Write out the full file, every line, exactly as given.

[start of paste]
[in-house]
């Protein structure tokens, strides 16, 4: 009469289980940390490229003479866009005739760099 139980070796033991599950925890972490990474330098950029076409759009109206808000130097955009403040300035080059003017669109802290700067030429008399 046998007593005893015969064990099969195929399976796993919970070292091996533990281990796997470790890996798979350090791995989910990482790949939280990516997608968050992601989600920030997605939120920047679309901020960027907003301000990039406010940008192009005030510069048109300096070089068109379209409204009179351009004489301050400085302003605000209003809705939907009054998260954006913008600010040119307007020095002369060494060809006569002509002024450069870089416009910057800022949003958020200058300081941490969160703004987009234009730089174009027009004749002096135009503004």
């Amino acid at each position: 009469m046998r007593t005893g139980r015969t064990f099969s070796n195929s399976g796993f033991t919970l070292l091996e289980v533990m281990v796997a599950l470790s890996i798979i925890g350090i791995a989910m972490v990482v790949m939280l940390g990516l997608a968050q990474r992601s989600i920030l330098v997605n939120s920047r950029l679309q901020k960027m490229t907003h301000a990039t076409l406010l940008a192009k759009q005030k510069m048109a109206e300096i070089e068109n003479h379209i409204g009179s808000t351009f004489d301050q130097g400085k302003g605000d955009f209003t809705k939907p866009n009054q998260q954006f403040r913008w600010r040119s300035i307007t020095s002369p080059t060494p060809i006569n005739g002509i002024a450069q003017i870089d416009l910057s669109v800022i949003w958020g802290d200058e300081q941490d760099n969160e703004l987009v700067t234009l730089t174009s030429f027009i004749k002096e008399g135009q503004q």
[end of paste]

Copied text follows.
[in-house]
């Protein structure tokens, strides 16, 4: 009469289980940390490229003479866009005739760099 139980070796033991599950925890972490990474330098950029076409759009109206808000130097955009403040300035080059003017669109802290700067030429008399 046998007593005893015969064990099969195929399976796993919970070292091996533990281990796997470790890996798979350090791995989910990482790949939280990516997608968050992601989600920030997605939120920047679309901020960027907003301000990039406010940008192009005030510069048109300096070089068109379209409204009179351009004489301050400085302003605000209003809705939907009054998260954006913008600010040119307007020095002369060494060809006569002509002024450069870089416009910057800022949003958020200058300081941490969160703004987009234009730089174009027009004749002096135009503004």
């Amino acid at each position: 009469m046998r007593t005893g139980r015969t064990f099969s070796n195929s399976g796993f033991t919970l070292l091996e289980v533990m281990v796997a599950l470790s890996i798979i925890g350090i791995a989910m972490v990482v790949m939280l940390g990516l997608a968050q990474r992601s989600i920030l330098v997605n939120s920047r950029l679309q901020k960027m490229t907003h301000a990039t076409l406010l940008a192009k759009q005030k510069m048109a109206e300096i070089e068109n003479h379209i409204g009179s808000t351009f004489d301050q130097g400085k302003g605000d955009f209003t809705k939907p866009n009054q998260q954006f403040r913008w600010r040119s300035i307007t020095s002369p080059t060494p060809i006569n005739g002509i002024a450069q003017i870089d416009l910057s669109v800022i949003w958020g802290d200058e300081q941490d760099n969160e703004l987009v700067t234009l730089t174009s030429f027009i004749k002096e008399g135009q503004q």